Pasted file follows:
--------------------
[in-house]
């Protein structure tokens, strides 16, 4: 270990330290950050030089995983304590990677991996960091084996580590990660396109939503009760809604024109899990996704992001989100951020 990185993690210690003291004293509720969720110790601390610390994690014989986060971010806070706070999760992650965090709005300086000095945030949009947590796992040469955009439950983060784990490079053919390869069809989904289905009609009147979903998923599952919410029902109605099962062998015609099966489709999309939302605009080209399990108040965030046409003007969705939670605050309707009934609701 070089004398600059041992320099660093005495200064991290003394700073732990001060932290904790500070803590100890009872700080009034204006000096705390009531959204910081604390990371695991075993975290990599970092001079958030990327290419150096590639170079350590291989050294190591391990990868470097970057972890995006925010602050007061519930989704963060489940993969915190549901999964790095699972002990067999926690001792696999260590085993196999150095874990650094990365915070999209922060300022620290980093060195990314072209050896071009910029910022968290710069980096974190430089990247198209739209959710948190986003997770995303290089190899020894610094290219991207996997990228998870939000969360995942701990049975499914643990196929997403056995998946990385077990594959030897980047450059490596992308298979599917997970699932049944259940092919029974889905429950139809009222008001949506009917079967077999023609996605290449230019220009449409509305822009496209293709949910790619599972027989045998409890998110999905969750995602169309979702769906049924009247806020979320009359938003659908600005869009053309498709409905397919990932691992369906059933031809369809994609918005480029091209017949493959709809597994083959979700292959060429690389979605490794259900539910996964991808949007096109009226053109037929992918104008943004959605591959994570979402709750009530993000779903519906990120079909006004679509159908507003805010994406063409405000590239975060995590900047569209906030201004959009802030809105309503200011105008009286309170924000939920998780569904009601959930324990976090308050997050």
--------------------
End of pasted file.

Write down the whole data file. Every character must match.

[in-house]
């Protein structure tokens, strides 16, 4: 270990330290950050030089995983304590990677991996960091084996580590990660396109939503009760809604024109899990996704992001989100951020 990185993690210690003291004293509720969720110790601390610390994690014989986060971010806070706070999760992650965090709005300086000095945030949009947590796992040469955009439950983060784990490079053919390869069809989904289905009609009147979903998923599952919410029902109605099962062998015609099966489709999309939302605009080209399990108040965030046409003007969705939670605050309707009934609701 070089004398600059041992320099660093005495200064991290003394700073732990001060932290904790500070803590100890009872700080009034204006000096705390009531959204910081604390990371695991075993975290990599970092001079958030990327290419150096590639170079350590291989050294190591391990990868470097970057972890995006925010602050007061519930989704963060489940993969915190549901999964790095699972002990067999926690001792696999260590085993196999150095874990650094990365915070999209922060300022620290980093060195990314072209050896071009910029910022968290710069980096974190430089990247198209739209959710948190986003997770995303290089190899020894610094290219991207996997990228998870939000969360995942701990049975499914643990196929997403056995998946990385077990594959030897980047450059490596992308298979599917997970699932049944259940092919029974889905429950139809009222008001949506009917079967077999023609996605290449230019220009449409509305822009496209293709949910790619599972027989045998409890998110999905969750995602169309979702769906049924009247806020979320009359938003659908600005869009053309498709409905397919990932691992369906059933031809369809994609918005480029091209017949493959709809597994083959979700292959060429690389979605490794259900539910996964991808949007096109009226053109037929992918104008943004959605591959994570979402709750009530993000779903519906990120079909006004679509159908507003805010994406063409405000590239975060995590900047569209906030201004959009802030809105309503200011105008009286309170924000939920998780569904009601959930324990976090308050997050």